While spending increases for cloud technology have been scarce across federal agencies for two years, IT research firm IDC’s Government Insights division said it expects to see an acceleration after fiscal year (FY) 2014, a boost helped along by enterprise architecture standards and rules, which in turn helps to create a commodity approach to cloud solutions.
The report also noted cloud investments have been stalled in 2013 and 2014 by sequestration, by a slowdown in system consolidation efforts, and by other governmentwide issues, such as the complexity of establishing enterprise architecture standards.
The leading category of government cloud service is private, with private cloud spending projected to reach $1.7 billion next year and is expected to reach nearly $8 billion by 2017. Across other industries, Software as a Service (SaaS) is the leading type of cloud. But in government, it’s Infrastructure as a Service (IaaS). Between now and 2017, IaaS will grow to $5.4 billion, SaaS will grow to $2.4 and Platform as a Service (PaaS) will grow to $1.1 billion, the report predicted.
Spending on public cloud is currently only about 10 percent of that for private cloud solutions. The Treasury Department is the leading consumer of public cloud, while the Social Security Administration (SSA) is the leader for private cloud, and the Justice Department is the leader for community cloud.
While public cloud spending is not the big winner when it comes to federal cloud planning, the report indicated that federal public cloud spending is still projected to rise from $110.4 million in FY2012 to over $118.3 million in FY2014, as many agencies still are making investments in public cloud for things ranging from development platforms to Website or email hosting, or even low-risk, long-term data storage.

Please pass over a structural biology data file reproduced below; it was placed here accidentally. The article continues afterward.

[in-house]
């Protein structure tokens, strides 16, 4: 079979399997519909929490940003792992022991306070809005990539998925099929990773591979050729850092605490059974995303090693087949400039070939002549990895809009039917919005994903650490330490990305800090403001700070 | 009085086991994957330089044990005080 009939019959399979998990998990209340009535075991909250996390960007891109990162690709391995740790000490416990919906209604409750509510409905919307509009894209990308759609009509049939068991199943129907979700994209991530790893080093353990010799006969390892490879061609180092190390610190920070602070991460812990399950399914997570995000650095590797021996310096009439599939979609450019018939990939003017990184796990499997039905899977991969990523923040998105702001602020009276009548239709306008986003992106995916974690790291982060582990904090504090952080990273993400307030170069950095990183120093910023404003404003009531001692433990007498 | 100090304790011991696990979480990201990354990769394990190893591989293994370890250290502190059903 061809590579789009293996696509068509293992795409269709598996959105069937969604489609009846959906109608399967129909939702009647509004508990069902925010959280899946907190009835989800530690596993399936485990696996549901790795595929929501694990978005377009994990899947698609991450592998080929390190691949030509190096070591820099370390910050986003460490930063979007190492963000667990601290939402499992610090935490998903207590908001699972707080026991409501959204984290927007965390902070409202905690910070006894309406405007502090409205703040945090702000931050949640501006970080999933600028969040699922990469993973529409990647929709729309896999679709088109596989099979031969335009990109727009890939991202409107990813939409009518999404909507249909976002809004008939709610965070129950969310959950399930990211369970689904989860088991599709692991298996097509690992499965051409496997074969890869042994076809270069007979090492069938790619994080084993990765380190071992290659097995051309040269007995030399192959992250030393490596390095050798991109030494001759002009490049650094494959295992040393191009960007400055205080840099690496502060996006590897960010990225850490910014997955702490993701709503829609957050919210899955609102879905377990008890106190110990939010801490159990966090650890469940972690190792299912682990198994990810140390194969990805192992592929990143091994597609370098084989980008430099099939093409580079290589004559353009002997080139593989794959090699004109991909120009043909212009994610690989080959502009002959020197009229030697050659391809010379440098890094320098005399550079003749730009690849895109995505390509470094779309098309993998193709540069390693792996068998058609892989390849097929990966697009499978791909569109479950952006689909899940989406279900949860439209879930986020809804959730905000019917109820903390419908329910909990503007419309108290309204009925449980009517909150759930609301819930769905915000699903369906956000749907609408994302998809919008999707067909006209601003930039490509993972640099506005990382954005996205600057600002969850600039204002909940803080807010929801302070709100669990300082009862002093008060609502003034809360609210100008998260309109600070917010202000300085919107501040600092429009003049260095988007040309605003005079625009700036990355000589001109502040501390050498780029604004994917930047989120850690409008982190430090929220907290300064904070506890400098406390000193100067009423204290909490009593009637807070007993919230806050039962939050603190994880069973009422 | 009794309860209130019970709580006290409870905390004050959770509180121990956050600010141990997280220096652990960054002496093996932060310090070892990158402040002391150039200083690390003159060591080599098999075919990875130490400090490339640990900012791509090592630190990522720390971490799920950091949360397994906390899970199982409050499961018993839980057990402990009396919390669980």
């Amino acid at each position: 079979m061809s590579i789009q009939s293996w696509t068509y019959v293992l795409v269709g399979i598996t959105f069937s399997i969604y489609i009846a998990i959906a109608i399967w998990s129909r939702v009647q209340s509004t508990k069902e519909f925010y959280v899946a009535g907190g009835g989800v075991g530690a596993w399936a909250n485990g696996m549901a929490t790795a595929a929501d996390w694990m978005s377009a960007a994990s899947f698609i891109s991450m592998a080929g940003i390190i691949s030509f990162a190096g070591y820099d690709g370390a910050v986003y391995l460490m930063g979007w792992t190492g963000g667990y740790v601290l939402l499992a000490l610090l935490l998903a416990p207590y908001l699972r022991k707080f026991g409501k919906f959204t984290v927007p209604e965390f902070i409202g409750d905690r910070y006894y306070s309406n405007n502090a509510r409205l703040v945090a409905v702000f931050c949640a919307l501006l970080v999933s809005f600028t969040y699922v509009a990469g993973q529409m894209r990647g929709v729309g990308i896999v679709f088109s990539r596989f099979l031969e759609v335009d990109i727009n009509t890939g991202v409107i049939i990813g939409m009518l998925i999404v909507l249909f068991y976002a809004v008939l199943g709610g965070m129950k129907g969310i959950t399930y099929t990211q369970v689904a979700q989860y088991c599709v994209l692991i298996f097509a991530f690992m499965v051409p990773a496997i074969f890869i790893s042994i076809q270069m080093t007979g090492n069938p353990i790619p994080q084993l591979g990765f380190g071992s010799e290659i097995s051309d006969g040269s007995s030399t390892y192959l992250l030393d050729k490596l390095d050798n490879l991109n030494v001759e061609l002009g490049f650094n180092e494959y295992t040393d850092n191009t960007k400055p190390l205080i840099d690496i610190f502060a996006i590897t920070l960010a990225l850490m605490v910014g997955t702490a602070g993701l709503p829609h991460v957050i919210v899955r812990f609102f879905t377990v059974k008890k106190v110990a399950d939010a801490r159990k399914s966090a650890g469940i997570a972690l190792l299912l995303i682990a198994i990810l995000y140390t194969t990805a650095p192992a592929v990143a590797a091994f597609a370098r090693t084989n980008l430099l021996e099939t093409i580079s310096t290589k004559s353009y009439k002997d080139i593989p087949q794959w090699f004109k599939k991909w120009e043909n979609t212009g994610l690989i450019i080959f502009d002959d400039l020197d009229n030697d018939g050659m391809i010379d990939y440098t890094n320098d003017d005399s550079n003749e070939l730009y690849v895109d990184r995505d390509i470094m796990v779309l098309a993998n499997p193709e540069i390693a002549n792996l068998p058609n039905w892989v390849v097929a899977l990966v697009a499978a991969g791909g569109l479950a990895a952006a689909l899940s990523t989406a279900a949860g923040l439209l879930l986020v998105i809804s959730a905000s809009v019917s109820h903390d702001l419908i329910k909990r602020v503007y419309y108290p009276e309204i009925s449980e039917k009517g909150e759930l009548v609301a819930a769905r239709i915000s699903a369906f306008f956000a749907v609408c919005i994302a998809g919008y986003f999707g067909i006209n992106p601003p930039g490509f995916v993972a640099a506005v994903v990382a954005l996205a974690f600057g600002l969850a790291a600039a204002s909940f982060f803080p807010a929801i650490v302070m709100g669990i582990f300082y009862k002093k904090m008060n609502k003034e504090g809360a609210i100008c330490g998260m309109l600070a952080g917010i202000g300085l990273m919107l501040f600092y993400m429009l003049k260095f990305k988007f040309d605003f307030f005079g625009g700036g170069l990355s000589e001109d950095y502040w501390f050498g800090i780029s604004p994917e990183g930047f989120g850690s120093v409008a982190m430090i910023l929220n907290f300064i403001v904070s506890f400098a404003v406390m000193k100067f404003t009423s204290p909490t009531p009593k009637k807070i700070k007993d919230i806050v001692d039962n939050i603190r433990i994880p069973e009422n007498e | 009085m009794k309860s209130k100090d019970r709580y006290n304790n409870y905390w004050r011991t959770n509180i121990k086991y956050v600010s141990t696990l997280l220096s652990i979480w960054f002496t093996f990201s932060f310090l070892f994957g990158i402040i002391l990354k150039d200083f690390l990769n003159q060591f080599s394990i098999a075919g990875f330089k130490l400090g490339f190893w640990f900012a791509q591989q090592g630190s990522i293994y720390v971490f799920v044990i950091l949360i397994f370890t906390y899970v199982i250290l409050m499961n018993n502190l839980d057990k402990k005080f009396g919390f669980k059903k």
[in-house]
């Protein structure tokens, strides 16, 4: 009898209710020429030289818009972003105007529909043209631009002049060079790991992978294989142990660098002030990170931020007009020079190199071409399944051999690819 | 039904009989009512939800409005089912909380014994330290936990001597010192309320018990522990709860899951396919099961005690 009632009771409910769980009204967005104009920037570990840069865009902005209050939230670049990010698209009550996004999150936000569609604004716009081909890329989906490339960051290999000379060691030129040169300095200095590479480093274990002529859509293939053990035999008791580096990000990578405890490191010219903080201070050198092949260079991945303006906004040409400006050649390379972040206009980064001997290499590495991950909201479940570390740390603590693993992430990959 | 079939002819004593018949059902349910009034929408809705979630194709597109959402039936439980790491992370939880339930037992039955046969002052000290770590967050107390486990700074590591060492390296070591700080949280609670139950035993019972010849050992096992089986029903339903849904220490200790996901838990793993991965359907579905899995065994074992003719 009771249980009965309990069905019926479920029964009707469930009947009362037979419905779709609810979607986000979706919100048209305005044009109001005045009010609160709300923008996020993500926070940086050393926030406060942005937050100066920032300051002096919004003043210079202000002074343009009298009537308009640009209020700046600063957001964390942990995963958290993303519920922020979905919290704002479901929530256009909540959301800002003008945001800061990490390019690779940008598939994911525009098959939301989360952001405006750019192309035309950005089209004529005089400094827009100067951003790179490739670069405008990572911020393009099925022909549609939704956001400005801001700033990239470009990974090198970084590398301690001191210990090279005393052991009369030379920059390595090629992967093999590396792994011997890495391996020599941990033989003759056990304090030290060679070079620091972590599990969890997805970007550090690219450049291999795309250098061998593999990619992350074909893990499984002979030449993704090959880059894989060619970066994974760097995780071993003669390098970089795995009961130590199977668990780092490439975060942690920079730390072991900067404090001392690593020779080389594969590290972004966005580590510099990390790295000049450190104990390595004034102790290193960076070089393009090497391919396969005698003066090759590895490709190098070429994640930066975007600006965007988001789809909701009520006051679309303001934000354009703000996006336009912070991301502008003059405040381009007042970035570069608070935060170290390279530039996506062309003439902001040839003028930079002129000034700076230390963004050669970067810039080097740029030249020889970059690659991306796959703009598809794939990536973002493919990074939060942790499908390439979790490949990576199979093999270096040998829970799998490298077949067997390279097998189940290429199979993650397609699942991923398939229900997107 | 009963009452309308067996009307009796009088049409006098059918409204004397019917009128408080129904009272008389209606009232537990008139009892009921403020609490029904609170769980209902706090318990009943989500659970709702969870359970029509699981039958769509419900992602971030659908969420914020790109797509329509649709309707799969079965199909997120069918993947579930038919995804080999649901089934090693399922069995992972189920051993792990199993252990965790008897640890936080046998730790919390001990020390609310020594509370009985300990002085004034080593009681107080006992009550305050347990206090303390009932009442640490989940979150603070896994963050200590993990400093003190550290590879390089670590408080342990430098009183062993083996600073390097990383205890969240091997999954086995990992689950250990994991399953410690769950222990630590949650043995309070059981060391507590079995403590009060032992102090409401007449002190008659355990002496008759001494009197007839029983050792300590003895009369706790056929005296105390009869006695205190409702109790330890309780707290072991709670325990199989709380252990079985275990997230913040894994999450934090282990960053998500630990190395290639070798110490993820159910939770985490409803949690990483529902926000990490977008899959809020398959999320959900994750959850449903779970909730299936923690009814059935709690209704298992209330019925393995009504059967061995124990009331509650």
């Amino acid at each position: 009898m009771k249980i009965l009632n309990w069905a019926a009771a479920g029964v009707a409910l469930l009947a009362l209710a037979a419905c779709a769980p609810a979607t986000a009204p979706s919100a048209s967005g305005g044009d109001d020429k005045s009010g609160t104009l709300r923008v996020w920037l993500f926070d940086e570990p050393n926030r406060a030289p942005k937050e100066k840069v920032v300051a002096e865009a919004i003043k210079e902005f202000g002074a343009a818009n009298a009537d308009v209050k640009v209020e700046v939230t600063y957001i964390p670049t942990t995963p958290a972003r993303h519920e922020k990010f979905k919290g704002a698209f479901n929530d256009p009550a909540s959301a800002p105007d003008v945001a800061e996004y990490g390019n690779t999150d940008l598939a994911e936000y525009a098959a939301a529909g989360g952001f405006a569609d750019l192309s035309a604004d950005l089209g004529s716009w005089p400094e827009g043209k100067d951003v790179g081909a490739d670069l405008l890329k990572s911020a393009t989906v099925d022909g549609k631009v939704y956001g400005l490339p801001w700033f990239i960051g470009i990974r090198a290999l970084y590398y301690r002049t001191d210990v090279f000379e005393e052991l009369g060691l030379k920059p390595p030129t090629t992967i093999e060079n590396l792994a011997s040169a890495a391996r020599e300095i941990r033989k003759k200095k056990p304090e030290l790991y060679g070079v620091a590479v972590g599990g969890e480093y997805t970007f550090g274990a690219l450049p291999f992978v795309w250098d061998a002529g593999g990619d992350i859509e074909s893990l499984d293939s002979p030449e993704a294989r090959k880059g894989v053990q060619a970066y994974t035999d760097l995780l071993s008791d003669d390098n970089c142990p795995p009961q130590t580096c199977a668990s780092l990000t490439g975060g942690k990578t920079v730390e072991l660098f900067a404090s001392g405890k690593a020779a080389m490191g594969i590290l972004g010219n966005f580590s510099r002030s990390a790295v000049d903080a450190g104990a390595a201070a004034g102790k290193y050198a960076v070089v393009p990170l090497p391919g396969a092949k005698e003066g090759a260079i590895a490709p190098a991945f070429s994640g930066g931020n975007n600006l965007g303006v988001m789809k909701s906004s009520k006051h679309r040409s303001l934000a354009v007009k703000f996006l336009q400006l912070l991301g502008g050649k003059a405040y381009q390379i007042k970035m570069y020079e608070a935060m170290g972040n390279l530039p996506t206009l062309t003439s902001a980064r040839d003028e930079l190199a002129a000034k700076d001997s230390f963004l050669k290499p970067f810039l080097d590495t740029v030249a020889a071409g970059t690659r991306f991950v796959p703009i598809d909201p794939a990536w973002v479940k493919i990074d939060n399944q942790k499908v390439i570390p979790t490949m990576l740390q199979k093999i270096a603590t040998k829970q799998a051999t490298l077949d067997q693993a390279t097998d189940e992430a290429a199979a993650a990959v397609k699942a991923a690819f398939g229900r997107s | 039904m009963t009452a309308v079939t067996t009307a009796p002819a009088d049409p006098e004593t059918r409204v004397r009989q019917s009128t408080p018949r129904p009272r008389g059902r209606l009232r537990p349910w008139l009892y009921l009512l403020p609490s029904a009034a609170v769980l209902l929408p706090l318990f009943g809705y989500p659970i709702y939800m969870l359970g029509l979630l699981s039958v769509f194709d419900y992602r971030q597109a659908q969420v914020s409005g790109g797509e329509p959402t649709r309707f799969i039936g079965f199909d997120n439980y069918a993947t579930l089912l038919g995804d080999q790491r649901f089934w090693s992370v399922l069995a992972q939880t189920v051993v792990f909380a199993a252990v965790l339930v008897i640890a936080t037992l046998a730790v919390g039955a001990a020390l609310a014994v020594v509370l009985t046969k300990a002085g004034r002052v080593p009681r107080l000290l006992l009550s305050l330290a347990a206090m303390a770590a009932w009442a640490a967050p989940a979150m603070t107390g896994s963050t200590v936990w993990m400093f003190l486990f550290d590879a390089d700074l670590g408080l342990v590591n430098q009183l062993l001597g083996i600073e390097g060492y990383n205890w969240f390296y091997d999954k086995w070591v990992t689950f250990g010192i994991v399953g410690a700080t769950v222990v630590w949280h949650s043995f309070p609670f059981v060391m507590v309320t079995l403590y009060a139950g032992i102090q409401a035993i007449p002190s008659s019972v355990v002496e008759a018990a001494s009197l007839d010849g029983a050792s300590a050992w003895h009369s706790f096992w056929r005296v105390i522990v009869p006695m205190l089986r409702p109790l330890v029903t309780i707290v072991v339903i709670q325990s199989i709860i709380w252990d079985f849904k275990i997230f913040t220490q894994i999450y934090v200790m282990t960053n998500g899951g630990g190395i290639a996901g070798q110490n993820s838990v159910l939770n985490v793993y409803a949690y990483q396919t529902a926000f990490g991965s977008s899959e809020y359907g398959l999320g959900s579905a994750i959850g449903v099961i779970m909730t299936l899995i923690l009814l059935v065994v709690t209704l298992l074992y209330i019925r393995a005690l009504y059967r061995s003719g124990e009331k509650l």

“There are clear indications that fiscal year 2014 will continue to be a flat year for cloud computing investments,” Shawn McCarthy, research director at IDC Government Insights, said in a statement. “Yet beyond that, growth potential looks bright. Investments should reach a critical mass around 2015 and beyond. A new emphasis on cloud solutions is expected to return within the next 18 months, and private cloud investments should approach $7.7 billion by FY2017.”
Hybrid cloud spending is expected to be flat across the federal government, with spending of $77.4 million in FY2012, nudged just slightly downward to $77.3 million in FY2014. Treasury is the leader here too, with the hybrid systems created as the department works to tie some of its older mainframes into new cloud-based solutions.
“Private cloud clearly is the top choice when it comes to federal cloud solutions. Promises of greater security, control and privacy seem to hold the key to what federal agencies seek,” the report noted. “In some cases we have seen new applications developed on a public cloud, which are later moved to a private dedicated cloud for their runtime environment.”